# Question #9592b

Mar 3, 2017

To find the indefinite integral, let $x = \sec t$,

so that ${x}^{2} - 1 = {\tan}^{2} x$ and $\mathrm{dx} = \sec t \tan t \mathrm{dt}$.

Upon substitution we will get

$\int \frac{\mathrm{dx}}{{x}^{2} - 1} ^ \left(\frac{3}{2}\right) = \int \frac{\sec t \tan t}{\tan} ^ 3 t \mathrm{dt}$

$= \int \sec t {\cot}^{2} t \mathrm{dt}$

$= \int \csc t \cot t \mathrm{dt} = - \csc t + C$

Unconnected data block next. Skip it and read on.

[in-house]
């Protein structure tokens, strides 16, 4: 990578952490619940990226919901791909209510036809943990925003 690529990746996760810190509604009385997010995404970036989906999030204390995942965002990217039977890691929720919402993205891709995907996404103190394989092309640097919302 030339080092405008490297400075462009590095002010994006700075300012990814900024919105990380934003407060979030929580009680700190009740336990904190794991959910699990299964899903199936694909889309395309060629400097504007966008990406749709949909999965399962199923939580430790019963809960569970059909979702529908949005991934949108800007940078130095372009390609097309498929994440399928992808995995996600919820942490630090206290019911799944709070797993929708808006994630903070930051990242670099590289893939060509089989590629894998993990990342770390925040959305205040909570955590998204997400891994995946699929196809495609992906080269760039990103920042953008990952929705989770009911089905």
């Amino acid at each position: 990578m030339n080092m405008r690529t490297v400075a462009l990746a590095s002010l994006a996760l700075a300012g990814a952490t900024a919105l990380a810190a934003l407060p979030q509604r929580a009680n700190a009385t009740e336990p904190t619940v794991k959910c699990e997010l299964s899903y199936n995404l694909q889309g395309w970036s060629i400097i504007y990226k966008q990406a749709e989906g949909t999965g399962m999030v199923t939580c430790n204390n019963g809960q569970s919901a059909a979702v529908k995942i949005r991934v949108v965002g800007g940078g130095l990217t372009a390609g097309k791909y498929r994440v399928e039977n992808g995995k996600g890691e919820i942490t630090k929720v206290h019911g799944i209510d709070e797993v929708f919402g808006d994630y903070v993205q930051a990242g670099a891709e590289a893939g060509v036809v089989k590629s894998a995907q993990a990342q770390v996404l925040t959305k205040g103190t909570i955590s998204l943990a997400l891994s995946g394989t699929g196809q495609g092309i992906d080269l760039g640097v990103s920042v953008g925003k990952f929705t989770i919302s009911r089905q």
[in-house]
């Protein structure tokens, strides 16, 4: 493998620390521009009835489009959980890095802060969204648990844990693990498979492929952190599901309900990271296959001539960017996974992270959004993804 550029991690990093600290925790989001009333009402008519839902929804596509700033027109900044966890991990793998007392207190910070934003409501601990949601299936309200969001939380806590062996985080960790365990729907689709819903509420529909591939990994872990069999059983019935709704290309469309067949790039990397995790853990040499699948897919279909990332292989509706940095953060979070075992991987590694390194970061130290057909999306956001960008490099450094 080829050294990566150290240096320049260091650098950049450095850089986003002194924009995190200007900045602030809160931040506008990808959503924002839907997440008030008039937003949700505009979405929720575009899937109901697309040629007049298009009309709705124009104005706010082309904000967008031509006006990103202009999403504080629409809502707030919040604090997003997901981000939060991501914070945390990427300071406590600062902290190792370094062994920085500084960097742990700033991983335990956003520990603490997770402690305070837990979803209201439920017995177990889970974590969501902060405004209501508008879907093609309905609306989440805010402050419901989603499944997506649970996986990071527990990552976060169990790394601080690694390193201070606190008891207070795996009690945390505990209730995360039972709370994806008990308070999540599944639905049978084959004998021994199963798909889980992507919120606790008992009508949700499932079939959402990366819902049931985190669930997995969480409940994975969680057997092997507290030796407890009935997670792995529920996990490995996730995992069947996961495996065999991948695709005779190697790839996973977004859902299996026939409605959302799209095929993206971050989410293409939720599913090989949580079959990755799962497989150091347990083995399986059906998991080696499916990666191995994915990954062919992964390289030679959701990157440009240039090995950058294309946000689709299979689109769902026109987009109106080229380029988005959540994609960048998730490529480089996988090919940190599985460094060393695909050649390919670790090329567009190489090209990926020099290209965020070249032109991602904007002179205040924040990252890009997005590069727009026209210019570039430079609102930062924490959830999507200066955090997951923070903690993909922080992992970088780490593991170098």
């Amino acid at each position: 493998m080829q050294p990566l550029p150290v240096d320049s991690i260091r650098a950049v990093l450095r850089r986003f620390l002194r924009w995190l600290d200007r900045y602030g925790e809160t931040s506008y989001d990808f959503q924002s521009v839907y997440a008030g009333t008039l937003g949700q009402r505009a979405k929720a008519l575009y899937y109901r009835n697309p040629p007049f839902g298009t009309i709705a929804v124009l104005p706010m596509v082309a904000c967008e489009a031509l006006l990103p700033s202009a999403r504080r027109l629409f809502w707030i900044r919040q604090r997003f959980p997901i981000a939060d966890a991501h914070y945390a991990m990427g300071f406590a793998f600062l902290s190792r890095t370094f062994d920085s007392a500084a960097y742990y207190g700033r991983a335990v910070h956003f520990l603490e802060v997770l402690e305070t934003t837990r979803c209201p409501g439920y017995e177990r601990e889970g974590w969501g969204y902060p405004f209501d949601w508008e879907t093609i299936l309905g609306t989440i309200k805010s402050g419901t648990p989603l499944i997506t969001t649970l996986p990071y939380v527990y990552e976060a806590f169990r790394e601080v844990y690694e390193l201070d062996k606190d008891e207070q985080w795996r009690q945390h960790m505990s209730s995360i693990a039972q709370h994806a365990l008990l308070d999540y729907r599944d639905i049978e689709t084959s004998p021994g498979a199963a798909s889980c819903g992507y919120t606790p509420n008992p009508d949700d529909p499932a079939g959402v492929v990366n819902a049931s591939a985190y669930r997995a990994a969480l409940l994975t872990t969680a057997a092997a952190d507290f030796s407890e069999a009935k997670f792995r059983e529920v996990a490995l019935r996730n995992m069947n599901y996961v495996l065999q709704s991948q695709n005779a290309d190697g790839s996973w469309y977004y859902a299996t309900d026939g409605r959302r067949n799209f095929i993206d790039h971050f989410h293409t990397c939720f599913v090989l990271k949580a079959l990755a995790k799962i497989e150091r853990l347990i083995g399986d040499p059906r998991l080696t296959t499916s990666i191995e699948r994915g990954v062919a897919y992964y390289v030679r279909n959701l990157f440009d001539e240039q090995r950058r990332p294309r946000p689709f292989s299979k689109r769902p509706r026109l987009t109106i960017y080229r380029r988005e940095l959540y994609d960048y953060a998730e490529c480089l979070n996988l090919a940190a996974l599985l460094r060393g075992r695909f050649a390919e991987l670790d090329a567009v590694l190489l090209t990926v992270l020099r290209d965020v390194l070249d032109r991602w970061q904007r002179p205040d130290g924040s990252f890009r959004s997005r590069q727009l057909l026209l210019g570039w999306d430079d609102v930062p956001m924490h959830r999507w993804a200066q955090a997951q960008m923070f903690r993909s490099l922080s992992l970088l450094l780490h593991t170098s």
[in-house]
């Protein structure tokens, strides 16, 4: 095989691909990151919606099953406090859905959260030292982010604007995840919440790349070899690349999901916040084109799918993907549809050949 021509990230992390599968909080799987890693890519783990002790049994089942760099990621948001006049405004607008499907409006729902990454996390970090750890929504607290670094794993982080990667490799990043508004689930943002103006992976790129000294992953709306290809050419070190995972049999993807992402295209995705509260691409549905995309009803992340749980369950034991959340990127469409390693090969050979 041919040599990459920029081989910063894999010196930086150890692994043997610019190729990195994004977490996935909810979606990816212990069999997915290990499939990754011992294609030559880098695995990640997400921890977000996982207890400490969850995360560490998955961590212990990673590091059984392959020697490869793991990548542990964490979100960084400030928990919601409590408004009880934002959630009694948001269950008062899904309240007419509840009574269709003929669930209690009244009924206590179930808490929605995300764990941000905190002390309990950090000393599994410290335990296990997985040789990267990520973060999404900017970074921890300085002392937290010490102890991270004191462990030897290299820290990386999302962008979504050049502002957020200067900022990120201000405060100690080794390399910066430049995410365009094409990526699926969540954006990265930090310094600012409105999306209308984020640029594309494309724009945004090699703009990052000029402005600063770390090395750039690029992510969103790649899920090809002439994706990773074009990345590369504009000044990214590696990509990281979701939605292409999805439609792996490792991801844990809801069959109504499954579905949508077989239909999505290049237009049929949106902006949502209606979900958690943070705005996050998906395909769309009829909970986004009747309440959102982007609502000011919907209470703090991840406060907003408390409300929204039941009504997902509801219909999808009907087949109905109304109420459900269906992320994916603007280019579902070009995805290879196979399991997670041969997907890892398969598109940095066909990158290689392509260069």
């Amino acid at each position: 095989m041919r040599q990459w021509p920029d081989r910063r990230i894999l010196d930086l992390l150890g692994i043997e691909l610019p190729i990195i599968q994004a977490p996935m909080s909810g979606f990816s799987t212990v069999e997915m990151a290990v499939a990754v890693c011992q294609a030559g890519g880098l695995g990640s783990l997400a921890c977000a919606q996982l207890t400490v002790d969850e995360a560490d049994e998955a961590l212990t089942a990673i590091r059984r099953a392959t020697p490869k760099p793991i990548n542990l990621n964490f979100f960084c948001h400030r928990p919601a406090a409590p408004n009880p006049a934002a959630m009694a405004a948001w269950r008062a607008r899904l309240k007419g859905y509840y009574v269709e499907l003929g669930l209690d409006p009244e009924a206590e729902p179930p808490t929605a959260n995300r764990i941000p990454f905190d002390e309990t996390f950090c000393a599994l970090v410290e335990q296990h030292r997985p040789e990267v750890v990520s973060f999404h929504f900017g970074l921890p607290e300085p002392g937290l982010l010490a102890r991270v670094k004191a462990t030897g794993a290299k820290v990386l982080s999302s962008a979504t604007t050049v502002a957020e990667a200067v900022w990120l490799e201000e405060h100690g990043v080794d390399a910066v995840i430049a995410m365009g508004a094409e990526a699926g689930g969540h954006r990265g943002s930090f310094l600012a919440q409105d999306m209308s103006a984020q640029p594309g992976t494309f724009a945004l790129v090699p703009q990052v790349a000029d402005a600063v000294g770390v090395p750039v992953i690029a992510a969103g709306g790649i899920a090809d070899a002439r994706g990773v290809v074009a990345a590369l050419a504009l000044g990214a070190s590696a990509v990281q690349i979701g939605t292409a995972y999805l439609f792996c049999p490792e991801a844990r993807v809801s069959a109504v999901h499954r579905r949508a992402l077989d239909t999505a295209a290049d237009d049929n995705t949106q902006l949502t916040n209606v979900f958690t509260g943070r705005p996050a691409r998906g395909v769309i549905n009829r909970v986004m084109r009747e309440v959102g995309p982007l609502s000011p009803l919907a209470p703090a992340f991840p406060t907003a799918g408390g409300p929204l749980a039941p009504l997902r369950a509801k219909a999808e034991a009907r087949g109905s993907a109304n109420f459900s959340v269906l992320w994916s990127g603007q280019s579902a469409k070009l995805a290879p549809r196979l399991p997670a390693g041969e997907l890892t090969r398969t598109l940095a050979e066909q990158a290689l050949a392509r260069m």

Since $x = \sec t$, we have $\cos t = \frac{1}{x}$, so

$\sin t = \frac{\sqrt{{x}^{2} - 1}}{x}$ and

$- \csc t + C = - \frac{1}{\sin} t = - \frac{x}{\sqrt{{x}^{2} - 1}} + C$

If the integrand should be $\left\mid {x}^{2} - 1 \right\mid$, Then for $a < 1$, use

$\left\mid {x}^{2} - 1 \right\mid = \left(1 - {x}^{2}\right)$.

In this case, substitute $x = \sin t$ and integrate to get

$\frac{x}{\sqrt{{x}^{2} - 1}} + C$